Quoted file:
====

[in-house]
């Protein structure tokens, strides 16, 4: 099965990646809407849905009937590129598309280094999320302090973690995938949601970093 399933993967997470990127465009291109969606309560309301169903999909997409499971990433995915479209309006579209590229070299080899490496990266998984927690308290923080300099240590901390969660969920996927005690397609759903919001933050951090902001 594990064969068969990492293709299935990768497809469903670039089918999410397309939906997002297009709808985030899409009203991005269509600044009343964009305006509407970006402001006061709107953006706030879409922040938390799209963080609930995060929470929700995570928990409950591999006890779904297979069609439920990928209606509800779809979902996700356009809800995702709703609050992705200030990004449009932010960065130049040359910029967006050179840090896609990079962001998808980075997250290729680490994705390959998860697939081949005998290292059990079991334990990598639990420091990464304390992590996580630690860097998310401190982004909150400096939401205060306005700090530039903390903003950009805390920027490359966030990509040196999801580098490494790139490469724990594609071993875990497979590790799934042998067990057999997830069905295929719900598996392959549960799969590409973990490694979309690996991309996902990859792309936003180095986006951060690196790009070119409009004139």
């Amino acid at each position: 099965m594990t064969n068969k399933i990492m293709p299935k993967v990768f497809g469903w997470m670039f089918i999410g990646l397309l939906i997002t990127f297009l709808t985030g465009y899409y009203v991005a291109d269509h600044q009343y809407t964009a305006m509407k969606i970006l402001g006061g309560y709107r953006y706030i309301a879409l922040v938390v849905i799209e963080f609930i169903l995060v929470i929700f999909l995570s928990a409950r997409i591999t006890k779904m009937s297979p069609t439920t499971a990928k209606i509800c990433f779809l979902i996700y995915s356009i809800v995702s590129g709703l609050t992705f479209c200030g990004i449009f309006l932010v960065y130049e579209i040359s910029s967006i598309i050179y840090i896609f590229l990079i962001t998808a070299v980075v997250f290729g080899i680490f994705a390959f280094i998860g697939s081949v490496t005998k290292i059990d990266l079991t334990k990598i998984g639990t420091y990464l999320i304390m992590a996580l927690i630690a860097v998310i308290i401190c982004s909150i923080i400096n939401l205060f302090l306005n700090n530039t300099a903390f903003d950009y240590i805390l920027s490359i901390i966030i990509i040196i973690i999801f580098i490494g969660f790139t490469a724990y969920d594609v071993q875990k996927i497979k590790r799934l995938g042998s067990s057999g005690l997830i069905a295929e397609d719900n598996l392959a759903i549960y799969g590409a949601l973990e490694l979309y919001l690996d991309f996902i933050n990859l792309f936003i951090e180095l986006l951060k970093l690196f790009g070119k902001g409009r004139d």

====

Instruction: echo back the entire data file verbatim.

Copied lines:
[in-house]
């Protein structure tokens, strides 16, 4: 099965990646809407849905009937590129598309280094999320302090973690995938949601970093 399933993967997470990127465009291109969606309560309301169903999909997409499971990433995915479209309006579209590229070299080899490496990266998984927690308290923080300099240590901390969660969920996927005690397609759903919001933050951090902001 594990064969068969990492293709299935990768497809469903670039089918999410397309939906997002297009709808985030899409009203991005269509600044009343964009305006509407970006402001006061709107953006706030879409922040938390799209963080609930995060929470929700995570928990409950591999006890779904297979069609439920990928209606509800779809979902996700356009809800995702709703609050992705200030990004449009932010960065130049040359910029967006050179840090896609990079962001998808980075997250290729680490994705390959998860697939081949005998290292059990079991334990990598639990420091990464304390992590996580630690860097998310401190982004909150400096939401205060306005700090530039903390903003950009805390920027490359966030990509040196999801580098490494790139490469724990594609071993875990497979590790799934042998067990057999997830069905295929719900598996392959549960799969590409973990490694979309690996991309996902990859792309936003180095986006951060690196790009070119409009004139």
């Amino acid at each position: 099965m594990t064969n068969k399933i990492m293709p299935k993967v990768f497809g469903w997470m670039f089918i999410g990646l397309l939906i997002t990127f297009l709808t985030g465009y899409y009203v991005a291109d269509h600044q009343y809407t964009a305006m509407k969606i970006l402001g006061g309560y709107r953006y706030i309301a879409l922040v938390v849905i799209e963080f609930i169903l995060v929470i929700f999909l995570s928990a409950r997409i591999t006890k779904m009937s297979p069609t439920t499971a990928k209606i509800c990433f779809l979902i996700y995915s356009i809800v995702s590129g709703l609050t992705f479209c200030g990004i449009f309006l932010v960065y130049e579209i040359s910029s967006i598309i050179y840090i896609f590229l990079i962001t998808a070299v980075v997250f290729g080899i680490f994705a390959f280094i998860g697939s081949v490496t005998k290292i059990d990266l079991t334990k990598i998984g639990t420091y990464l999320i304390m992590a996580l927690i630690a860097v998310i308290i401190c982004s909150i923080i400096n939401l205060f302090l306005n700090n530039t300099a903390f903003d950009y240590i805390l920027s490359i901390i966030i990509i040196i973690i999801f580098i490494g969660f790139t490469a724990y969920d594609v071993q875990k996927i497979k590790r799934l995938g042998s067990s057999g005690l997830i069905a295929e397609d719900n598996l392959a759903i549960y799969g590409a949601l973990e490694l979309y919001l690996d991309f996902i933050n990859l792309f936003i951090e180095l986006l951060k970093l690196f790009g070119k902001g409009r004139d």